Canadian women's volleyball team looks to end 28-year Olympic drought
Team aims to clinch 1 of 6 spots available for Paris 2024 at qualifying tourney
The chances of the Canadian women's volleyball team inconspicuously entering the upcoming Olympic qualifying tournament in Ningbo, China, as underdogs are next to nil.
The secret is out.
"I don't think we're under the radar anymore. That's probably long gone," head coach Shannon Winzer said from Suwon, South Korea, where the team just wrapped up a successful training block at the facilities of professional team, the Pink Spiders.
"There's a total buzz around the team. As players and as staff, you know that you're part of something that's pretty exciting."
The team, currently ranked No. 11 in the world, begins its quest to qualify for its first Olympic Games in 28 years when the Women's Volleyball Olympic Qualifying Tournament gets under way in three different countries (China, Japan and Poland) from Sept. 16-24.
Six of the 12 spots for the Paris 2024 Olympic Games are up for grabs with the top two nations from each of the three groups booking their ticket.
The remaining spots will be determined by world ranking at the end of next season's Volleyball Nations League.
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Canada finds themselves in an ultra competitive Pool A. Joining them are the hosts China (2016 Olympic gold medallists and 2023 Volleyball Nations League runners-up), 2022 world champions Serbia, the Dominican Republic (who recently beat the reigning Olympic champion U.S. in five sets at the NORCECA Championship in Quebec City), the Netherlands, the Czech Republic, Mexico and Ukraine.
Setter Brie King told CBC Sports earlier this season that "our team is really ready for the big moments that are coming up."
Well, now the biggest moment of the season is here.
No longer underdogs
For the past two decades, Canada has become accustomed to entering tournaments with the "underdog" tag. That label has evaporated thanks to recent Volleyball Nations League performances that saw them beat world champion Serbia and five-time Olympic medallist Brazil, as well as taking world No. 5 Italy and No. 7 Poland to five sets.
Placing 10th at last year's world championships was a new benchmark for the women's program, but now their minds are focused on getting to the Olympics for the first time since the 1996 Atlanta Games.
It's taken a switch in mindset for the players to believe it's possible.
"We've changed the language with how we talk," Winzer said earlier this year. "The players aren't just happy to be on the national team. Women are now saying 'I want to be an Olympian.'"
WATCH | Canada beats Brazil with breakthrough VNL performance:
This season, while the players were stationed with their respective pro teams around the globe, they would get together every couple weeks virtually to stay connected and work on their tactical and mental game. Also, during that time, they heard from guest speakers including Steph Labbé, goalkeeper of the Olympic gold-medal winning soccer team, TJ Saunders, two-time Olympic setter for the men's national volleyball team, and Kim Gaucher, three-time Olympian in women's basketball.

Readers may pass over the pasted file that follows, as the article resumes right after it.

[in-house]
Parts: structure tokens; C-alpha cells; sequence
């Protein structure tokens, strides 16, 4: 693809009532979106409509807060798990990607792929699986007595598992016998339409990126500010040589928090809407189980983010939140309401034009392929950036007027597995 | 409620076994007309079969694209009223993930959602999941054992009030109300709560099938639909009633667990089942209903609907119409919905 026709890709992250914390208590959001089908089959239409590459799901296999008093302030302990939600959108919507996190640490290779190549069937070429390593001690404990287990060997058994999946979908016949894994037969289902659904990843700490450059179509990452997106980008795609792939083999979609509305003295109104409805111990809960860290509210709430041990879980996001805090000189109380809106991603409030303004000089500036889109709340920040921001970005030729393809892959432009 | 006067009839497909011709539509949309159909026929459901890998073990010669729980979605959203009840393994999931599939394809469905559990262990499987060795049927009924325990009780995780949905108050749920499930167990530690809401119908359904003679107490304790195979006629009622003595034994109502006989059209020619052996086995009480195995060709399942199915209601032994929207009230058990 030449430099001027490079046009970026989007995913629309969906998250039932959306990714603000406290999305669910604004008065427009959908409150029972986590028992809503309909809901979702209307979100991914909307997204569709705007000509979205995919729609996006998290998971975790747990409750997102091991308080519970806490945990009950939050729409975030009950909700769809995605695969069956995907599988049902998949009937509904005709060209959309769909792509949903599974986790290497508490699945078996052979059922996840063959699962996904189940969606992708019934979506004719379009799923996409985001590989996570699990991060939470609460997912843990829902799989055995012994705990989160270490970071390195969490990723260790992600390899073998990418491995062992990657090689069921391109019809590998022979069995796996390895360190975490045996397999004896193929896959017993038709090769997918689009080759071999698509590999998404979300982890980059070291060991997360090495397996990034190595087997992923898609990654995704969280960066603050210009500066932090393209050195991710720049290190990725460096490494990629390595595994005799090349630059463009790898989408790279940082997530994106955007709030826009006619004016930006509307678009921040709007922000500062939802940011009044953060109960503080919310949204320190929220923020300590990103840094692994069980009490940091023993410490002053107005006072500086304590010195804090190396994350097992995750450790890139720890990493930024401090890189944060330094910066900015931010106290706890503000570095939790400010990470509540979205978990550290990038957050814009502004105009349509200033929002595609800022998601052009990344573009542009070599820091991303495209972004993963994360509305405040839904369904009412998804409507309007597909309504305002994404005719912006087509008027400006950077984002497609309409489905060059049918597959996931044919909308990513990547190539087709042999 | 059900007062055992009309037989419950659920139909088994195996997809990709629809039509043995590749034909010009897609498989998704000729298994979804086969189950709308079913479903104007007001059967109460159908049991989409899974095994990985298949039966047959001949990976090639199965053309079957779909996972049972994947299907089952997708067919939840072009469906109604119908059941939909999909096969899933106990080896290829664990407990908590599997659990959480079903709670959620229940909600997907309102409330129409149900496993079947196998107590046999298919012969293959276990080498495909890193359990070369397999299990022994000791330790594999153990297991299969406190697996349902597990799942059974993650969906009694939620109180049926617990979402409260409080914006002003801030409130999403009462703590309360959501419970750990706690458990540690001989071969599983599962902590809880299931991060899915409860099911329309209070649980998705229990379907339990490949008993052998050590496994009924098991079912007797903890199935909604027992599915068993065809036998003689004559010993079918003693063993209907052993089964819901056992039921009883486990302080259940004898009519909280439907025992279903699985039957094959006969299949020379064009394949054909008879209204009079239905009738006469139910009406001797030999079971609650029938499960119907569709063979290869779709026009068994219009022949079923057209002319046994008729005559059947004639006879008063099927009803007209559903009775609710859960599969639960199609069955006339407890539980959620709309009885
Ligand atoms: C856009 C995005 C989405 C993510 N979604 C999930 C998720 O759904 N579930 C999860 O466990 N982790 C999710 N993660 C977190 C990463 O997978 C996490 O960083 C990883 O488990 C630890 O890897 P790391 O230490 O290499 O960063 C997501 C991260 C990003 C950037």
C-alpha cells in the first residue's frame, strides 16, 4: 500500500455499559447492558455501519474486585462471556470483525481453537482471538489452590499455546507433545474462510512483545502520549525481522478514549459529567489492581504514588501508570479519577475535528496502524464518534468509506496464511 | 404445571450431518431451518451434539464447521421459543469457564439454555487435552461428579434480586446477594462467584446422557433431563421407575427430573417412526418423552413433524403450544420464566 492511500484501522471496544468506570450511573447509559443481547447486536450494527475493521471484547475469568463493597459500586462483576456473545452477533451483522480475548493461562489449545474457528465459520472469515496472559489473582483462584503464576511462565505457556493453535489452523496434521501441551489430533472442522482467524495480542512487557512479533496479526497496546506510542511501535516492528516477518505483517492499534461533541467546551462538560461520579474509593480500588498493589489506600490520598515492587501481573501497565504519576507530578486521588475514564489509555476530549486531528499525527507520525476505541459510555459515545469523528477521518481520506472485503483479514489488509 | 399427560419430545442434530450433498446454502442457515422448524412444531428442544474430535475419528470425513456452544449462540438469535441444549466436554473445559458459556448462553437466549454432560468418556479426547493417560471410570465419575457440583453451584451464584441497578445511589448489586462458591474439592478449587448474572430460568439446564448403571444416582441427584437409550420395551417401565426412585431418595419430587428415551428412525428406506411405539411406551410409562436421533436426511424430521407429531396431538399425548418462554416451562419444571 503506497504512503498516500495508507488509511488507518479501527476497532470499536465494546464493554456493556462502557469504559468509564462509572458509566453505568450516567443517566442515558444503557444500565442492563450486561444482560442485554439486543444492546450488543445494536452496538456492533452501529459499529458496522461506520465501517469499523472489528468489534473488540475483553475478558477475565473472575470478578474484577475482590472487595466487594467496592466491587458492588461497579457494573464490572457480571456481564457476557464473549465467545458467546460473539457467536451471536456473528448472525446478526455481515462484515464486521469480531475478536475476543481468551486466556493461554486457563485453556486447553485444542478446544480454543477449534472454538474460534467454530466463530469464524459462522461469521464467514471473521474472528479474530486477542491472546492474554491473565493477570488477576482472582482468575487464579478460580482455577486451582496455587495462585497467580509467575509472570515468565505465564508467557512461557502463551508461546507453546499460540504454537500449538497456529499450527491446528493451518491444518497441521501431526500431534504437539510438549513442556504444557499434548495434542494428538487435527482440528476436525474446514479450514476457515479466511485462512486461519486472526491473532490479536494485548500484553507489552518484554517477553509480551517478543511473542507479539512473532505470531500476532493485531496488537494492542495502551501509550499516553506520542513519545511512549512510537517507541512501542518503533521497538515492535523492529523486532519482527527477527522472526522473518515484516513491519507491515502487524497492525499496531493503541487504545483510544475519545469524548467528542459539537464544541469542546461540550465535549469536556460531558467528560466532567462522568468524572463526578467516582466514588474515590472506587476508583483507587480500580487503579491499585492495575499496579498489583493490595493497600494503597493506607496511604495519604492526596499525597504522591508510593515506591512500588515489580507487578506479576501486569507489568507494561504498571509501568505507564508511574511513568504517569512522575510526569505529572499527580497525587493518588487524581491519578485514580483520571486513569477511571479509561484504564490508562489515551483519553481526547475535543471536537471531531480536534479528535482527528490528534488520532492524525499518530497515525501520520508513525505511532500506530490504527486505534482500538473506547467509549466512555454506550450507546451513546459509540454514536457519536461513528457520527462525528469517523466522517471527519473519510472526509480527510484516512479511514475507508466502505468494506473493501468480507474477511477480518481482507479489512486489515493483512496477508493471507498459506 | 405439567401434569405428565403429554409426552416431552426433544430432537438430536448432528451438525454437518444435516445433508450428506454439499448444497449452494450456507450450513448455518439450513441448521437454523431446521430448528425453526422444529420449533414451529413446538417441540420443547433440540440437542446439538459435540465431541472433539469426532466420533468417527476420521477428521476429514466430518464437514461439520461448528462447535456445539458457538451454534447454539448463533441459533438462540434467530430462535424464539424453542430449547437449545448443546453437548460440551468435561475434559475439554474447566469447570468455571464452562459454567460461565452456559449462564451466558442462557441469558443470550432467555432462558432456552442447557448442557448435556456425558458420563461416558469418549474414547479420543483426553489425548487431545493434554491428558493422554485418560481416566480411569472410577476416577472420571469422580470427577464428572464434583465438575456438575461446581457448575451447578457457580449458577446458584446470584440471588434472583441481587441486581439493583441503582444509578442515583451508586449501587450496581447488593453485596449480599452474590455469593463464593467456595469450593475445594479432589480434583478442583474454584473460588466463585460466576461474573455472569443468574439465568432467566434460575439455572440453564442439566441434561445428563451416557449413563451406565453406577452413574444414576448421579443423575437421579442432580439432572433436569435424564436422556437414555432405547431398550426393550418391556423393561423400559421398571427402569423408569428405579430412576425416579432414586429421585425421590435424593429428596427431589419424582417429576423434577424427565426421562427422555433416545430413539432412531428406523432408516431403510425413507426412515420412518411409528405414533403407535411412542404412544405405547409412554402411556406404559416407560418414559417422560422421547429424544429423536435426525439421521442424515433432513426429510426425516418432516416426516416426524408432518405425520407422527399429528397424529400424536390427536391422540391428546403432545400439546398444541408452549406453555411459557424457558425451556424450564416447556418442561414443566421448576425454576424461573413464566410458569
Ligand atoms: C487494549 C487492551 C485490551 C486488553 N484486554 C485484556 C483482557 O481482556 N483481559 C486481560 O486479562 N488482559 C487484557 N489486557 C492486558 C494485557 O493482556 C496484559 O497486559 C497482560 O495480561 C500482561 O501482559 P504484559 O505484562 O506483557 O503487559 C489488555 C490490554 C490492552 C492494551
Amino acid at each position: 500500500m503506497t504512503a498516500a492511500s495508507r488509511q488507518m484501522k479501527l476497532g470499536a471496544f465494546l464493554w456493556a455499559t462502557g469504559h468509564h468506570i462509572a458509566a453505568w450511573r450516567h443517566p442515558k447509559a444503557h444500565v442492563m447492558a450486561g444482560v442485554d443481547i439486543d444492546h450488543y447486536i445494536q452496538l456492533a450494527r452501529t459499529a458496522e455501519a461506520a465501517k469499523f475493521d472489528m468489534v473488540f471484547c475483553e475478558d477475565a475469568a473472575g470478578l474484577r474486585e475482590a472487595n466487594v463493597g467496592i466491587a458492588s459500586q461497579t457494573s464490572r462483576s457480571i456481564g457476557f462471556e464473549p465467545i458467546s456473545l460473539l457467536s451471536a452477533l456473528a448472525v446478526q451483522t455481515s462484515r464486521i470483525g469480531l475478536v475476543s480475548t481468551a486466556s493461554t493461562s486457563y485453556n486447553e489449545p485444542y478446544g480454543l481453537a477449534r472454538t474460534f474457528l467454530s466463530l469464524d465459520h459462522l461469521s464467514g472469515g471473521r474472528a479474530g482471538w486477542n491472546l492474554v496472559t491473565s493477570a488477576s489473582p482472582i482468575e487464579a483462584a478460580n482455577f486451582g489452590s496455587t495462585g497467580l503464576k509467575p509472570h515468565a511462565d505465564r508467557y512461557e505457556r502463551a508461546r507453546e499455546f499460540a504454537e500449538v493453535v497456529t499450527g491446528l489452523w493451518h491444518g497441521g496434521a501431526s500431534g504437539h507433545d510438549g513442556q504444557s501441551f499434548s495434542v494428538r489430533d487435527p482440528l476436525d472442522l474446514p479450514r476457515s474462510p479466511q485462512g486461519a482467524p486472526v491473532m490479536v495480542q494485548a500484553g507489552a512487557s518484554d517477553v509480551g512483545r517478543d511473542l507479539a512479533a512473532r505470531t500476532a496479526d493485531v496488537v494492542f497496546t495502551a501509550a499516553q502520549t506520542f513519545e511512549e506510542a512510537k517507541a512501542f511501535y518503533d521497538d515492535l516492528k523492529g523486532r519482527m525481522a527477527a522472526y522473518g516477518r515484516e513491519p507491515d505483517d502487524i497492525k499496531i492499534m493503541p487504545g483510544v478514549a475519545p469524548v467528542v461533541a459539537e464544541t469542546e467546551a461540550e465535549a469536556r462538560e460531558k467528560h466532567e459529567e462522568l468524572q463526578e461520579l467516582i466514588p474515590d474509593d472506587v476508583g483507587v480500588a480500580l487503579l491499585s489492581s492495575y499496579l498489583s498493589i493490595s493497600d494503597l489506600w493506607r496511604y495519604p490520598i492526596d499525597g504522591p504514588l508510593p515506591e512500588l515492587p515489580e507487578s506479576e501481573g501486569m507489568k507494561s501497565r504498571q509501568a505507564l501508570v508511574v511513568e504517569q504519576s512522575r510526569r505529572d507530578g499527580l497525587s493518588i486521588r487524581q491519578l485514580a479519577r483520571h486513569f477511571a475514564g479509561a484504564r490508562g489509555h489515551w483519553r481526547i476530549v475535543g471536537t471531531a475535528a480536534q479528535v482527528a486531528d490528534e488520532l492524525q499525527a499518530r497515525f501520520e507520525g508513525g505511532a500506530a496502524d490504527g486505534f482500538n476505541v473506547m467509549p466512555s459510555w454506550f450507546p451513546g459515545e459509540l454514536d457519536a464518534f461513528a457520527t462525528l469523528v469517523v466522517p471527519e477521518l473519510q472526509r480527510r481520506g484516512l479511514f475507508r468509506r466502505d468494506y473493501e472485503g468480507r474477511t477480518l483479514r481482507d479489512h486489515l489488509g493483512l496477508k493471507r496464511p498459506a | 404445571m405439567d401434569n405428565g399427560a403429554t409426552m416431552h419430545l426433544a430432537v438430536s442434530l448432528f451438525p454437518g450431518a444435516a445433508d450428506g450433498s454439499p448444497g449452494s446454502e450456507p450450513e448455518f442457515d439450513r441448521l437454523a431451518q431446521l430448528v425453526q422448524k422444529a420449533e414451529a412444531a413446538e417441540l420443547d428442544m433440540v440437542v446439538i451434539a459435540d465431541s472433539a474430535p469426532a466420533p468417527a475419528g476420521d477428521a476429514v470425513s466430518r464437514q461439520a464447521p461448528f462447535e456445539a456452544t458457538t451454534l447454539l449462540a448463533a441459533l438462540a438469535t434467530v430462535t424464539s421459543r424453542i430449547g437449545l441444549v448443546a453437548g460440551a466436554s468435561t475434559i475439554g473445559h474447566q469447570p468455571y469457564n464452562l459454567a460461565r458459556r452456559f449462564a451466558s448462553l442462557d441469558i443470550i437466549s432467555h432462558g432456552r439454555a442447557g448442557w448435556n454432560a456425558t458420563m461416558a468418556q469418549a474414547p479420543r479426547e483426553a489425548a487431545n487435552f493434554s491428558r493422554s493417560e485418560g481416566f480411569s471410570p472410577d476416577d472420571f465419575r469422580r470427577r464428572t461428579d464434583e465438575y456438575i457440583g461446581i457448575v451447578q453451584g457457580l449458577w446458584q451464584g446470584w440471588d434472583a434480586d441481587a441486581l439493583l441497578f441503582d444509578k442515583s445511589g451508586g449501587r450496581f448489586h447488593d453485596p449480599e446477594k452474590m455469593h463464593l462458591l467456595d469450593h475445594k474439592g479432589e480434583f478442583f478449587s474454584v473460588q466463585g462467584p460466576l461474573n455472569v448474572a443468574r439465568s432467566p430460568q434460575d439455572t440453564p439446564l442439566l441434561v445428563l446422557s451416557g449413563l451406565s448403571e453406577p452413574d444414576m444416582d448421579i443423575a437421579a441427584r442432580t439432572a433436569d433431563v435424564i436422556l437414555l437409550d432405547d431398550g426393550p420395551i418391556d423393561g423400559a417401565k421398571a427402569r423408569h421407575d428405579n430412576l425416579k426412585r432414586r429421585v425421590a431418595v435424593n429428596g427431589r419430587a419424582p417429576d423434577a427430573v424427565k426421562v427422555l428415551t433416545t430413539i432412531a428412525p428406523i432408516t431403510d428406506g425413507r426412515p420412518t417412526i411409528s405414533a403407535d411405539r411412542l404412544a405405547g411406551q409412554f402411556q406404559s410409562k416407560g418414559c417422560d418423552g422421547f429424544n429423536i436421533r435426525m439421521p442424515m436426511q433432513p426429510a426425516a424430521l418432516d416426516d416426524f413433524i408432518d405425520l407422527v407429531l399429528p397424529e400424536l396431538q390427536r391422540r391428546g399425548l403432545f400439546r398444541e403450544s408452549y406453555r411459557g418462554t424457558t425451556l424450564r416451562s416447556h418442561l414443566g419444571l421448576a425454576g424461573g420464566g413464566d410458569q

"The thing that they all shared in common with us is that they went through a challenging process to qualify for the Olympics," King said. "It was awesome to hear from people who have been in our spot and did what we want to do."
They've also been taking guidance from mental performance coach Roger Friesen, who is embedded with the team as they chase the dream of qualifying for Paris 2024. He was part of the staff of the Canadian women's national basketball team when they qualified for the London 2012 Olympics for the first time in 12 years.
Along with King, the team has several bonafide stars, including offensive threats Kiera Van Ryk and Alexa Gray.
Van Ryk, a 24-year-old opposite from New Westminster, B.C., missed the opening leg of VNL for personal reasons, but according to Winzer is in her best form of the season and has been creating great chemistry with King.
One cause of concern is the health of Calgary outside hitter Gray, who picked up an injury during the NORCECA semifinal against the Dominican Republic.
With six games in eight days, it's going to be a grind, but Winzer looks back at the lessons learned in Round 3 of Volleyball Nations League where the team played three five-set matches in four days, beating Brazil, losing a tight one to Italy and topping the world No. 9 Netherlands.
"It was the ability to play at this high level but sustain that high level of performance from game to game. I was really proud of that," said Winzer. "That's what's going to be required at these Olympic qualifiers. There are no easy games and we need our top performance day after day after day."
- Kiera Van Ryk, Surrey, B.C.
- Vicky Savard, Jonquière, Que.
- Julia Murmann, Toronto
- Jazmine White, Oshawa, Ont.
- Alicia Ogoms, Winnipeg
- Alexa Gray, Calgary
- Andrea Mitrovic, Mississauga, Ont.
- Brie King, Langley, B.C.
- Hilary Howe, Calgary
- Shaïnah Joseph, Ottawa
- Kacey Jost, St. Albert, Alta.
- Emily Maglio, Coquitlam, B.C.
- Avery Heppell, Langley, B.C.
- Quinn Pelland, Wanham, Alta.